Creating a Safe and Supportive Environment (CASSE) has facilitated the emergence of the Men’s Tjilirra Movement in collaboration with the Royal Flying Doctor Service (RFDS). The heart of the Men’s Tjilirra Movement lies in Australia’s remote central and western desert region, in the communities of Haasts Bluff (Ikuntji), Mt Liebig (Watiyawanu), Kintore (Walangurru), Papunya (Warumpi) and Kiwikurra.
Tjilirra are 60,000 years old. Tjilirra are traditional tools of ancient ceremony, Aboriginal dreamtime and law. They have been confiscated under Western law as weapons. The men of the Western desert, many who were the last to cease living a nomadic lifestyle in the 1970s say ‘‘they are proud’’ when they make them. Re-establishing a cycle that was on the brink of destruction, the Elder men are again passing on their knowledge of making tjilirra to the younger generation in recognition of the importance of tjilirra to cultural, community and emotional wellbeing. Tjilirra symbolise being, continuity in being, affirmation of cultural worlds, kinship relationships, differences, transmissions and transformations. Tjilirra are tools for living in two very different worlds.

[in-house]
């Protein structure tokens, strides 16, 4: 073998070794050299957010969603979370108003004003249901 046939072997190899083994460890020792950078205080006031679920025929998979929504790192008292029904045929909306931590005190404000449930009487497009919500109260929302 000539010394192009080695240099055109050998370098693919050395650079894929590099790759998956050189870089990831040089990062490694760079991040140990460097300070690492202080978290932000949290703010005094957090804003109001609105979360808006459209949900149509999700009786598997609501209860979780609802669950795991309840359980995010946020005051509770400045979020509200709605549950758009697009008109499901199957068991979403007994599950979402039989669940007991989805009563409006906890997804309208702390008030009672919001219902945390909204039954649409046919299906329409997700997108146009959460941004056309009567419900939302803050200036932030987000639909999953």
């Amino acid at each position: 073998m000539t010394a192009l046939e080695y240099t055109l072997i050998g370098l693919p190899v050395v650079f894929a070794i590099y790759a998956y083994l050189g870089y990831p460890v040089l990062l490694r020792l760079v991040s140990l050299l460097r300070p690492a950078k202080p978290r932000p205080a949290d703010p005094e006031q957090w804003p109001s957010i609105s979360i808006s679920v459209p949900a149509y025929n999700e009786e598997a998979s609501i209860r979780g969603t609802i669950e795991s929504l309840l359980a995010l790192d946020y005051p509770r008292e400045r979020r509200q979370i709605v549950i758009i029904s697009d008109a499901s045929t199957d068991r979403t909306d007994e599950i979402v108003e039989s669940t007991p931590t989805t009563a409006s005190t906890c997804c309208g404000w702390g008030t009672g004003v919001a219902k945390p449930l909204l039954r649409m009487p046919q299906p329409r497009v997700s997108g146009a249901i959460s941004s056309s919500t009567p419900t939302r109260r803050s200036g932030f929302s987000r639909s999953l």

CASSE’s is a psychological not-for-profit organisation with the vision to change minds in order to save lives. CASSE aims to promote safe, supportive environments through psychoanalytic awareness. We focus on empowering people and communities to understand and work through their trauma (manifest by suicide, depression, violence, substance usage, etc.) by preserving and strengthening cultural life and capacity between the generations. Working with Aboriginal people in addressing mental health problems is critical for people to achieve emotional wellbeing, rebuild their lives, establish healthy futures, engage in economic life and alleviate dependence on government financial support.